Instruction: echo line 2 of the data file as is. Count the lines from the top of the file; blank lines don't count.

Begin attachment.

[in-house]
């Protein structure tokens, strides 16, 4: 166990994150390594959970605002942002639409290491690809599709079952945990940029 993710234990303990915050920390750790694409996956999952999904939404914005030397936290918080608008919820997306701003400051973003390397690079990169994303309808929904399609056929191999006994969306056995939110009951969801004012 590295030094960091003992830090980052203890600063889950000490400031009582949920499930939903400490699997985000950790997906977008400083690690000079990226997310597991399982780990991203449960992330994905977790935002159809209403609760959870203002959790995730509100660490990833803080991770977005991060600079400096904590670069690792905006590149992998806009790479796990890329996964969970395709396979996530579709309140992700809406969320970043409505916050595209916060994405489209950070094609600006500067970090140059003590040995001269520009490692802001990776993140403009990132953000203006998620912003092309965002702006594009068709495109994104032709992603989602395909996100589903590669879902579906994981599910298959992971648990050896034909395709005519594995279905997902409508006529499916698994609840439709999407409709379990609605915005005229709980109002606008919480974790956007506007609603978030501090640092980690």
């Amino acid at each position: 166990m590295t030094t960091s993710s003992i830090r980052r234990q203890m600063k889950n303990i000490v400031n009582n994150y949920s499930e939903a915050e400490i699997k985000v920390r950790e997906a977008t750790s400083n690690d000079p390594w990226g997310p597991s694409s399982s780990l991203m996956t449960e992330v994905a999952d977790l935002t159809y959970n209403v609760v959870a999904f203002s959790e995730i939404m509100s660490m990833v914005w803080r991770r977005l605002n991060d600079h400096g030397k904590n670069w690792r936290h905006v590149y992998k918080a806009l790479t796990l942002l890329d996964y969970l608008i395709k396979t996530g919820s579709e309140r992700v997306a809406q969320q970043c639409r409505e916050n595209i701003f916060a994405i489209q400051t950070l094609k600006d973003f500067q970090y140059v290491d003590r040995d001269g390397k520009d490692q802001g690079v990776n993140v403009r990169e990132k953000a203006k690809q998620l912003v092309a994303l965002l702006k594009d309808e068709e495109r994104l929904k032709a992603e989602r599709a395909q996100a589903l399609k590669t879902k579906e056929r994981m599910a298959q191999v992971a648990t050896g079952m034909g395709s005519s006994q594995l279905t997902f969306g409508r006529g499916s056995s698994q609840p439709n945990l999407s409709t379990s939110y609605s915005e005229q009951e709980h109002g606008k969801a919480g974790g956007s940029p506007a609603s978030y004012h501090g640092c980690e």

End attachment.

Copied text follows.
């Protein structure tokens, strides 16, 4: 166990994150390594959970605002942002639409290491690809599709079952945990940029 993710234990303990915050920390750790694409996956999952999904939404914005030397936290918080608008919820997306701003400051973003390397690079990169994303309808929904399609056929191999006994969306056995939110009951969801004012 590295030094960091003992830090980052203890600063889950000490400031009582949920499930939903400490699997985000950790997906977008400083690690000079990226997310597991399982780990991203449960992330994905977790935002159809209403609760959870203002959790995730509100660490990833803080991770977005991060600079400096904590670069690792905006590149992998806009790479796990890329996964969970395709396979996530579709309140992700809406969320970043409505916050595209916060994405489209950070094609600006500067970090140059003590040995001269520009490692802001990776993140403009990132953000203006998620912003092309965002702006594009068709495109994104032709992603989602395909996100589903590669879902579906994981599910298959992971648990050896034909395709005519594995279905997902409508006529499916698994609840439709999407409709379990609605915005005229709980109002606008919480974790956007506007609603978030501090640092980690």